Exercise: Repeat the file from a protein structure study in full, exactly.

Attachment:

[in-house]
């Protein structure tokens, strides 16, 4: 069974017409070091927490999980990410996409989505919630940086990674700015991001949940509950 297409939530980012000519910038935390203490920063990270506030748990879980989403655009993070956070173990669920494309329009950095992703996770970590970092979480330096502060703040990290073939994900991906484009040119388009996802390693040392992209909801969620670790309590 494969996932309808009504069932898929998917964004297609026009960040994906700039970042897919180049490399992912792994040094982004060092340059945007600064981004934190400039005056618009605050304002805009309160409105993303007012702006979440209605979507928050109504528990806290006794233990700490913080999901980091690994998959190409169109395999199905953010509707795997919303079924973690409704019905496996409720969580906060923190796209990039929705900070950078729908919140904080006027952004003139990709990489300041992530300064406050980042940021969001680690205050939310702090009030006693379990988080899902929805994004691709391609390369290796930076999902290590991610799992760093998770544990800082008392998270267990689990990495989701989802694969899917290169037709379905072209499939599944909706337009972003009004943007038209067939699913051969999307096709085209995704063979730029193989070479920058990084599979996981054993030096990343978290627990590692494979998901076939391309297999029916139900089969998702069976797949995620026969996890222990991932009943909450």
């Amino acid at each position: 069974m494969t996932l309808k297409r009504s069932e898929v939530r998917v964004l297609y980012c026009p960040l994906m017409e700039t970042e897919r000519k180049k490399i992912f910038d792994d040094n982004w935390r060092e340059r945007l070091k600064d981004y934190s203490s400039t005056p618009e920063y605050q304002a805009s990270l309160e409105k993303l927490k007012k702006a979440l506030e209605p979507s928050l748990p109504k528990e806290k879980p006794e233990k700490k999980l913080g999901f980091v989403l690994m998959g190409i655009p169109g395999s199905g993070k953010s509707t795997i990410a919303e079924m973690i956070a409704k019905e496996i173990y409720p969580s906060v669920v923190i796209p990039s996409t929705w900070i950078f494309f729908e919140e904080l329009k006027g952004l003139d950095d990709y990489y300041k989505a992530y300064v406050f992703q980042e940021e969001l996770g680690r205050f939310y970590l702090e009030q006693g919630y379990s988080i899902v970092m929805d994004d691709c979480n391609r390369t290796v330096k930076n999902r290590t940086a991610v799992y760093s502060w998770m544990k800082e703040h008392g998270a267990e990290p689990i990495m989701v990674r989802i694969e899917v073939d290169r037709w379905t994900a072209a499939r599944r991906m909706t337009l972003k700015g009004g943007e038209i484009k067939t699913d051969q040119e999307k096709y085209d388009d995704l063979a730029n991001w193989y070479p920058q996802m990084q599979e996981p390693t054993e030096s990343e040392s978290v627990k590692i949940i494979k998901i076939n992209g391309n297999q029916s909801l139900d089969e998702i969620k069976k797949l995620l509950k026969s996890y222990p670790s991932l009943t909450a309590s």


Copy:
[in-house]
């Protein structure tokens, strides 16, 4: 069974017409070091927490999980990410996409989505919630940086990674700015991001949940509950 297409939530980012000519910038935390203490920063990270506030748990879980989403655009993070956070173990669920494309329009950095992703996770970590970092979480330096502060703040990290073939994900991906484009040119388009996802390693040392992209909801969620670790309590 494969996932309808009504069932898929998917964004297609026009960040994906700039970042897919180049490399992912792994040094982004060092340059945007600064981004934190400039005056618009605050304002805009309160409105993303007012702006979440209605979507928050109504528990806290006794233990700490913080999901980091690994998959190409169109395999199905953010509707795997919303079924973690409704019905496996409720969580906060923190796209990039929705900070950078729908919140904080006027952004003139990709990489300041992530300064406050980042940021969001680690205050939310702090009030006693379990988080899902929805994004691709391609390369290796930076999902290590991610799992760093998770544990800082008392998270267990689990990495989701989802694969899917290169037709379905072209499939599944909706337009972003009004943007038209067939699913051969999307096709085209995704063979730029193989070479920058990084599979996981054993030096990343978290627990590692494979998901076939391309297999029916139900089969998702069976797949995620026969996890222990991932009943909450």
């Amino acid at each position: 069974m494969t996932l309808k297409r009504s069932e898929v939530r998917v964004l297609y980012c026009p960040l994906m017409e700039t970042e897919r000519k180049k490399i992912f910038d792994d040094n982004w935390r060092e340059r945007l070091k600064d981004y934190s203490s400039t005056p618009e920063y605050q304002a805009s990270l309160e409105k993303l927490k007012k702006a979440l506030e209605p979507s928050l748990p109504k528990e806290k879980p006794e233990k700490k999980l913080g999901f980091v989403l690994m998959g190409i655009p169109g395999s199905g993070k953010s509707t795997i990410a919303e079924m973690i956070a409704k019905e496996i173990y409720p969580s906060v669920v923190i796209p990039s996409t929705w900070i950078f494309f729908e919140e904080l329009k006027g952004l003139d950095d990709y990489y300041k989505a992530y300064v406050f992703q980042e940021e969001l996770g680690r205050f939310y970590l702090e009030q006693g919630y379990s988080i899902v970092m929805d994004d691709c979480n391609r390369t290796v330096k930076n999902r290590t940086a991610v799992y760093s502060w998770m544990k800082e703040h008392g998270a267990e990290p689990i990495m989701v990674r989802i694969e899917v073939d290169r037709w379905t994900a072209a499939r599944r991906m909706t337009l972003k700015g009004g943007e038209i484009k067939t699913d051969q040119e999307k096709y085209d388009d995704l063979a730029n991001w193989y070479p920058q996802m990084q599979e996981p390693t054993e030096s990343e040392s978290v627990k590692i949940i494979k998901i076939n992209g391309n297999q029916s909801l139900d089969e998702i969620k069976k797949l995620l509950k026969s996890y222990p670790s991932l009943t909450a309590s």